NIH Research Festival
FARE Award Winner
The thyroid hormone (T3)-dependent frog metamorphosis resembles mammalian postembryonic development and offers a unique opportunity to study how adult stem cells are developed, largely due the ability to manipulate the externally developing frog embryo. In particular, the remodeling of the intestine during metamorphosis mimics neonatal maturation of mammalian intestine, the well-characterized organ for studying adult stem cells due to the life-long epithelial self-renewing system. Our earlier studies have shown that the formation of the adult intestine during Xenopus metamorphosis involves complete degeneration of the larval epithelium and de novo formation of adult stem cells. A tissue-specific microarray analysis of intestinal gene expression during metamorphosis has identified a number of novel candidate stem cell genes. Among them is the amidohydrolase domain containing 1 (AMDHD1) gene, which encodes an enzyme involved in the catabolism of histidine. In this study, we show that AMDHD1 is exclusively expressed in the proliferating adult intestinal epithelial stem cells during metamorphosis. We further provide evidence that T3 activates AMDHD1 gene expression directly at the transcription level through T3 receptor binding to the AMDHD1 gene in the intestine. These together with our earlier finding that histidine ammonia-lyase (HAL) gene in histidine catabolic pathway is similarly regulated by T3 in the intestine suggest that histidine catabolism plays a critical role in the formation of adult intestinal stem cells during metamorphosis. Thus, our findings provide the first evidence for the involvement of metabolic pathways in intestinal adult stem cell formation and likely metabolic disorders in intestinal diseases as well.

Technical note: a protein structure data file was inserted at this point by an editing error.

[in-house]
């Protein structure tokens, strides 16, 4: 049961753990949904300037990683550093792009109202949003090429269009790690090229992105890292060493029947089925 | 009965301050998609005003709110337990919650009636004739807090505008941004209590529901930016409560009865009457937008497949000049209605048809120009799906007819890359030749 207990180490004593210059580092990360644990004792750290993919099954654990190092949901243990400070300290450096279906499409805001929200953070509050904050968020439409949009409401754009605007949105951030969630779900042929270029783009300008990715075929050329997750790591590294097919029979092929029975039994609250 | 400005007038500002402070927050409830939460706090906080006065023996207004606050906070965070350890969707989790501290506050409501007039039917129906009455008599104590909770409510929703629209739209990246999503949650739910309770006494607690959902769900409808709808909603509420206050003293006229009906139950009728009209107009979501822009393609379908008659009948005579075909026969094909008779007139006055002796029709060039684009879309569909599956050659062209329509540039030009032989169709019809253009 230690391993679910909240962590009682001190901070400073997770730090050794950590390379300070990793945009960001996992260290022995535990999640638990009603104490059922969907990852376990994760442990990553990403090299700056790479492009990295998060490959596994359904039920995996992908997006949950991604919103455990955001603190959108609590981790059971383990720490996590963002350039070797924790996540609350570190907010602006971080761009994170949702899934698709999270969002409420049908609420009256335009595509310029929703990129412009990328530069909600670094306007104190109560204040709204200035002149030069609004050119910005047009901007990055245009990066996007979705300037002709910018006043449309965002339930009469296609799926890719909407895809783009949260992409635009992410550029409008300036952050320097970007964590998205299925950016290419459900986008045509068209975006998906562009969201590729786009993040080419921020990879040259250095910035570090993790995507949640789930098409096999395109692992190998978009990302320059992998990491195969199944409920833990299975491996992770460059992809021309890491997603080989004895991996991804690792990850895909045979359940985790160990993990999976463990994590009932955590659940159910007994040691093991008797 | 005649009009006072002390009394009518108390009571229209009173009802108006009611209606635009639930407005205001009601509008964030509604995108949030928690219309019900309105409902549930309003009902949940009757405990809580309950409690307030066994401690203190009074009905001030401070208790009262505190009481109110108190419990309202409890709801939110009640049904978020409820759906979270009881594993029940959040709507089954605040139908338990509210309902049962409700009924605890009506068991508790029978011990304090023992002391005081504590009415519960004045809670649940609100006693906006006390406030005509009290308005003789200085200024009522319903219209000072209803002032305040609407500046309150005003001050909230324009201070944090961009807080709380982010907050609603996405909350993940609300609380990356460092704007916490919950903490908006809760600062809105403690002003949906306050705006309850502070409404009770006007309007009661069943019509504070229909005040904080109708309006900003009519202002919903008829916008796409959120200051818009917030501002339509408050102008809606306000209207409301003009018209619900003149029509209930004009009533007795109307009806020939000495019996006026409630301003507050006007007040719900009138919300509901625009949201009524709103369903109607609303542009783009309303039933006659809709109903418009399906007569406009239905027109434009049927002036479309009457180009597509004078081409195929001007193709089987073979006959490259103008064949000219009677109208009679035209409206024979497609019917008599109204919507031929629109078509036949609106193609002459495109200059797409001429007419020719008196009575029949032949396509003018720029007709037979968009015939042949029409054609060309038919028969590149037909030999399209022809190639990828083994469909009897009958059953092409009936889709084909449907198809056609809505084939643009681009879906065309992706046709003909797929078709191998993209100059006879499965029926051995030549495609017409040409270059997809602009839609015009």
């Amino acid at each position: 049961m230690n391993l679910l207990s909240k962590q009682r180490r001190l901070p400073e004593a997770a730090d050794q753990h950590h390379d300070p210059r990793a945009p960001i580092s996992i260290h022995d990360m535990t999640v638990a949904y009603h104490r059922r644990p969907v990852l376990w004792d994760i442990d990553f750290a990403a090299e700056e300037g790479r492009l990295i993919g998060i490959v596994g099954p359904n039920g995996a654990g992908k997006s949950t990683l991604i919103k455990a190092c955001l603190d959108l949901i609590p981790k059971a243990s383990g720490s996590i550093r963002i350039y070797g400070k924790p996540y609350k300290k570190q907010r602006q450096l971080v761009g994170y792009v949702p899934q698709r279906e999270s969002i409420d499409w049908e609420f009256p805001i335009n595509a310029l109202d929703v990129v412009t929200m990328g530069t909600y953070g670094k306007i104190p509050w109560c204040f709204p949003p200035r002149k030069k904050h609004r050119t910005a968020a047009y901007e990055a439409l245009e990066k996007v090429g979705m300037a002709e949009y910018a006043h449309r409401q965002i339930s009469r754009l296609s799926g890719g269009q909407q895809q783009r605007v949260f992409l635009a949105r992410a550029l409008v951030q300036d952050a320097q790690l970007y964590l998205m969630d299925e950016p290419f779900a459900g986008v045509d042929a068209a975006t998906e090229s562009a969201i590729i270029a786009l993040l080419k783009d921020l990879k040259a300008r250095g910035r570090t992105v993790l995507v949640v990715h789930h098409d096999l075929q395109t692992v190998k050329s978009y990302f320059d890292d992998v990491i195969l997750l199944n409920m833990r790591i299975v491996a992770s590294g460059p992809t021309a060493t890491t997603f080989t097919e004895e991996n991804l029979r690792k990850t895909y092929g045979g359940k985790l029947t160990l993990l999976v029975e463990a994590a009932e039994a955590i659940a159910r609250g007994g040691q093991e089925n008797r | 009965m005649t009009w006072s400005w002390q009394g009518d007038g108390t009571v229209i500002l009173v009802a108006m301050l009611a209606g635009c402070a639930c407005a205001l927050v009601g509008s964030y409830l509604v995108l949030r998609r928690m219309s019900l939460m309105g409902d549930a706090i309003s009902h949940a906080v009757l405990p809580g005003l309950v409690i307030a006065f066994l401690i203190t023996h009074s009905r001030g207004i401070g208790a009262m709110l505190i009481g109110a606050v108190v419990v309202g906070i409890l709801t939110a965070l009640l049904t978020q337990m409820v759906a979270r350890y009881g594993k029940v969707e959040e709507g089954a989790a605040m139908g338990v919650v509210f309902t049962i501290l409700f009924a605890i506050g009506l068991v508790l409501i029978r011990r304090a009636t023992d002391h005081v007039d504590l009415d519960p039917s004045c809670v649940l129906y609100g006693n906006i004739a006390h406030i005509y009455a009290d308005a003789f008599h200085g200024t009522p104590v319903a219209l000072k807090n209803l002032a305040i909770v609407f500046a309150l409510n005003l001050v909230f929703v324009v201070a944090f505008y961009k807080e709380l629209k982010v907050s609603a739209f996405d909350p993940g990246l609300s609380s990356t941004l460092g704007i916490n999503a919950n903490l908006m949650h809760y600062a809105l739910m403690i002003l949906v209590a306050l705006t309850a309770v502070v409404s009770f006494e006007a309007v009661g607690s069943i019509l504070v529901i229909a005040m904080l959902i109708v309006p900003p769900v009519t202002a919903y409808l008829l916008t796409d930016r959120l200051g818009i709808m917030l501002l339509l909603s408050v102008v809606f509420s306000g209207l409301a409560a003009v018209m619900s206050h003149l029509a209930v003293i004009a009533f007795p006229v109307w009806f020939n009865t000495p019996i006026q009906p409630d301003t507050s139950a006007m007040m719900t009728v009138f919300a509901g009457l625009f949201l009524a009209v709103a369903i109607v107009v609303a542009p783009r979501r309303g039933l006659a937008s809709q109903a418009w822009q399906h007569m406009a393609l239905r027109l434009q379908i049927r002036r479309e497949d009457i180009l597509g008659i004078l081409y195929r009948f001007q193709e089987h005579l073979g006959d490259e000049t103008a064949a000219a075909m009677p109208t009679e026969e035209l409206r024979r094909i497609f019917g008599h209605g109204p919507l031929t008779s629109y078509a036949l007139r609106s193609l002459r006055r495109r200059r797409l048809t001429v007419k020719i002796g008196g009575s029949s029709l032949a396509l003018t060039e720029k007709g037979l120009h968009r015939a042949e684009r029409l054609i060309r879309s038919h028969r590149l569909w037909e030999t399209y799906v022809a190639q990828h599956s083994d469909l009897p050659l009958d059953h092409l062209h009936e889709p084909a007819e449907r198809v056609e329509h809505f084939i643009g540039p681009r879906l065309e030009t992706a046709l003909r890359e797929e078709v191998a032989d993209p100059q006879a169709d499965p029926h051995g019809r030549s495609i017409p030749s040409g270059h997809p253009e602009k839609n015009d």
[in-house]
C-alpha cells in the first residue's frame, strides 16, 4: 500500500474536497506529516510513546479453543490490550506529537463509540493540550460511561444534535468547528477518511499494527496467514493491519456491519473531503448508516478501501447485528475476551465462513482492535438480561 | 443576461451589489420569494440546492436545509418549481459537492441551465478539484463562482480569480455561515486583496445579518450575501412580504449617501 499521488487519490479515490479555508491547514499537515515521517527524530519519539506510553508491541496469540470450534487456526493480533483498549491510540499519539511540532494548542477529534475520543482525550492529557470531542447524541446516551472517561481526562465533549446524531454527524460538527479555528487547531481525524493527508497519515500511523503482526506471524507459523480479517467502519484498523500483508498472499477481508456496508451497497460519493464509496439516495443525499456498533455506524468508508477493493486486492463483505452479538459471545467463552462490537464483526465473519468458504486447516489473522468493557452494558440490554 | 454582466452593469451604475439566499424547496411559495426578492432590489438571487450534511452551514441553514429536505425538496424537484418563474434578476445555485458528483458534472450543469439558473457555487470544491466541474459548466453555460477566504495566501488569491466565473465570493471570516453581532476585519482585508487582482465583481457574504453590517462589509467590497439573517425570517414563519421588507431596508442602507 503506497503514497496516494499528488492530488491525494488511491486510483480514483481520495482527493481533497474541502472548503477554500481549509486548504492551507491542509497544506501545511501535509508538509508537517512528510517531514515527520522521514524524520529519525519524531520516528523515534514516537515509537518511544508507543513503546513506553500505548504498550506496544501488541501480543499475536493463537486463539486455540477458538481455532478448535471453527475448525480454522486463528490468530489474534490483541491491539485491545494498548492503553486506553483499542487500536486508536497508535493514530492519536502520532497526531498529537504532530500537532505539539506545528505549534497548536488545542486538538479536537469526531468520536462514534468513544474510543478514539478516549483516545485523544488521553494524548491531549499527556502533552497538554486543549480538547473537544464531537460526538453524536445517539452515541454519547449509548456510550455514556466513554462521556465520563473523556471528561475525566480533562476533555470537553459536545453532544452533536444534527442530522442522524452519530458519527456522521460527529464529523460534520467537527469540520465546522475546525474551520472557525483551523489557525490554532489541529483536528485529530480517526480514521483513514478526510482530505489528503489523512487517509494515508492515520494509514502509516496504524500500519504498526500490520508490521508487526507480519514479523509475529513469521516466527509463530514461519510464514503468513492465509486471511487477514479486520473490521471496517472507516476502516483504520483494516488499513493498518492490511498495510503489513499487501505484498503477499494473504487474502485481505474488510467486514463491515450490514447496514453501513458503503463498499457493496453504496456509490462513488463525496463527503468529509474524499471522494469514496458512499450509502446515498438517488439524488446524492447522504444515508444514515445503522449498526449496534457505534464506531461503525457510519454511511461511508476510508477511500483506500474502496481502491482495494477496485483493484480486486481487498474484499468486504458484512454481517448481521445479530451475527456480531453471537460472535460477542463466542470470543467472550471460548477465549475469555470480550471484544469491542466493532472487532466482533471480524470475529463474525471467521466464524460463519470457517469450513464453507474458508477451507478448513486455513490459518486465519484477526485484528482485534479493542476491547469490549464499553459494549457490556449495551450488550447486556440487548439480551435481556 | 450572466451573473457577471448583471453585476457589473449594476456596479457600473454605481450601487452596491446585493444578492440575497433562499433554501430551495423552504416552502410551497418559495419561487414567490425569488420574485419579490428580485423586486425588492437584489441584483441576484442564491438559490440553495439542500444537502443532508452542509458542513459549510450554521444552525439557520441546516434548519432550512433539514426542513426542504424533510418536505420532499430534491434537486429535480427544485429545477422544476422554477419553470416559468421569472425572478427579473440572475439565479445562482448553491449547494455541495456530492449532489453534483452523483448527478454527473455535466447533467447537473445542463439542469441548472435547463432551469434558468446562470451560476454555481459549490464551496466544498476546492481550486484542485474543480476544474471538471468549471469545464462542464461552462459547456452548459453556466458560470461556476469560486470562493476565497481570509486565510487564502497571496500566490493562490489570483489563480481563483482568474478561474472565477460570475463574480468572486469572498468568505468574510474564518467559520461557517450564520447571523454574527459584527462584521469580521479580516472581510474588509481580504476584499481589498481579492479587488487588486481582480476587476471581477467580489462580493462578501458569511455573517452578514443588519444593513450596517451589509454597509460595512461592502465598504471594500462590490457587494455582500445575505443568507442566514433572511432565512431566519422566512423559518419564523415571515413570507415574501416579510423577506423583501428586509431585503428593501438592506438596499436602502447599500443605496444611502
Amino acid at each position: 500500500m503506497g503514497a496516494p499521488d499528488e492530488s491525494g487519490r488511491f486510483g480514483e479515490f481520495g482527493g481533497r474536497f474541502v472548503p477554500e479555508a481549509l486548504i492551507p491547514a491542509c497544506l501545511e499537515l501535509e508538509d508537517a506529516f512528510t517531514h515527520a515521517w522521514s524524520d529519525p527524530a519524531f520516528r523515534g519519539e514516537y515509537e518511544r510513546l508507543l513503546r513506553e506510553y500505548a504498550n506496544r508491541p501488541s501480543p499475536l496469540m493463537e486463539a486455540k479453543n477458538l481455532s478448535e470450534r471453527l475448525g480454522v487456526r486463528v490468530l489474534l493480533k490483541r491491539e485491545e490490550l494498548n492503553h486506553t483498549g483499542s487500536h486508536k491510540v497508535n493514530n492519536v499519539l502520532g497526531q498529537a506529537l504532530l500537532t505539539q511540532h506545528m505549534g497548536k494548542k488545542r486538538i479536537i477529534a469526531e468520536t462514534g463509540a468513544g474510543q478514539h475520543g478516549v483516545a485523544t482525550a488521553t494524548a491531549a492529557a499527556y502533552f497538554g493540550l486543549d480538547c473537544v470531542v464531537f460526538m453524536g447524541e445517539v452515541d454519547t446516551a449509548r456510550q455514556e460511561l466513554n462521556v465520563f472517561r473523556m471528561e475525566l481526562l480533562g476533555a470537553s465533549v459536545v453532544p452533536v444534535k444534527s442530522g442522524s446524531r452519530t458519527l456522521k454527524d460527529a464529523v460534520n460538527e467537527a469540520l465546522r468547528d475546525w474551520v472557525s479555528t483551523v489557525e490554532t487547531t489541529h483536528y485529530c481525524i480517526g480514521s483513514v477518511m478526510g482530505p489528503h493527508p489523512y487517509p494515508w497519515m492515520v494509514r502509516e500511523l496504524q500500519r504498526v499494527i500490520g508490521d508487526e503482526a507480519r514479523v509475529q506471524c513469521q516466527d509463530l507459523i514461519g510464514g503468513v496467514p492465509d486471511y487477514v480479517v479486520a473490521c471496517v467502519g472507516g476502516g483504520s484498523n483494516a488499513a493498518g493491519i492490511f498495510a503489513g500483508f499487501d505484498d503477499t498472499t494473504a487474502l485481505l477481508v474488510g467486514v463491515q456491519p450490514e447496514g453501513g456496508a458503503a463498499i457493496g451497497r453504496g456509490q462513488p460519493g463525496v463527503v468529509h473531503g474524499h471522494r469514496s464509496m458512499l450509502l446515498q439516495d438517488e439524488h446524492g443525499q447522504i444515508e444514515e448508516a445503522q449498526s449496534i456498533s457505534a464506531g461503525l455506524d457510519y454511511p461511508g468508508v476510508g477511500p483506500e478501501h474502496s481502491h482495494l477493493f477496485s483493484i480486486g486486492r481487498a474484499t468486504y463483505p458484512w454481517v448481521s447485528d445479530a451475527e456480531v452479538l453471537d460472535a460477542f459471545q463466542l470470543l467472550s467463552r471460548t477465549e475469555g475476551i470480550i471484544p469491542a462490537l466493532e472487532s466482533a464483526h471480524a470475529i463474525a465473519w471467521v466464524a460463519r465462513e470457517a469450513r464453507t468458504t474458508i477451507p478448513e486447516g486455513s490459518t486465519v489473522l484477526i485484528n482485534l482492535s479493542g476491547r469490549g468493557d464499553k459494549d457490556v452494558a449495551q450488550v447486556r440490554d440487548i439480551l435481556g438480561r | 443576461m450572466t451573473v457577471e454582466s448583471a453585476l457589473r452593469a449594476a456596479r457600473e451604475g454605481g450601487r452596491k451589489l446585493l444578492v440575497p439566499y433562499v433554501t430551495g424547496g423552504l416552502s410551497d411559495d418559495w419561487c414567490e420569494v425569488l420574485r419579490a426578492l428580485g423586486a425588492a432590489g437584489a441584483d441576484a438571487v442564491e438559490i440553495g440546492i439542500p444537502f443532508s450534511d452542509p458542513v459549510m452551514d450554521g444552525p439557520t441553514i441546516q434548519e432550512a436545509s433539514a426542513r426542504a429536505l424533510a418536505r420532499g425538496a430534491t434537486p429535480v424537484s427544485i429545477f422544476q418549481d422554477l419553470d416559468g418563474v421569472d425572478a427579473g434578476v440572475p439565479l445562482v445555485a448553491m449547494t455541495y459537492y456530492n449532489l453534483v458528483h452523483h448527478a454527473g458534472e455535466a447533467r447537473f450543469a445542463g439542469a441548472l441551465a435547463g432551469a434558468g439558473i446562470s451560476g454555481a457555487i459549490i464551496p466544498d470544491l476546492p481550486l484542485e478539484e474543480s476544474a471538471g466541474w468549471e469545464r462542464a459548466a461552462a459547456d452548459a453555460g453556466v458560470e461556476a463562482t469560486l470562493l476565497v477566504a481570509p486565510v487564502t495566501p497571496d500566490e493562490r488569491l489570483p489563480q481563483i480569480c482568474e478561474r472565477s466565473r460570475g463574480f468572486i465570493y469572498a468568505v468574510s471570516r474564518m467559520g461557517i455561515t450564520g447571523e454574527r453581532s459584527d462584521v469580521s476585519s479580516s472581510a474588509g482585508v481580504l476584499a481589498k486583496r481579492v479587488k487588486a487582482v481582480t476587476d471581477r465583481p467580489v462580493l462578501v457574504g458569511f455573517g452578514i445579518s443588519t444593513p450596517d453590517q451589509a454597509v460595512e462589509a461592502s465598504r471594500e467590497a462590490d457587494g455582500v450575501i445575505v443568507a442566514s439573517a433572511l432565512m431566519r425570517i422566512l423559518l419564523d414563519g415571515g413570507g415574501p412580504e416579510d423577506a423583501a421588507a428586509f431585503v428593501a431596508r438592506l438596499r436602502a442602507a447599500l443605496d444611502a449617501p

Scientific Focus Area: Developmental Biology
This page was last updated on Friday, March 26, 2021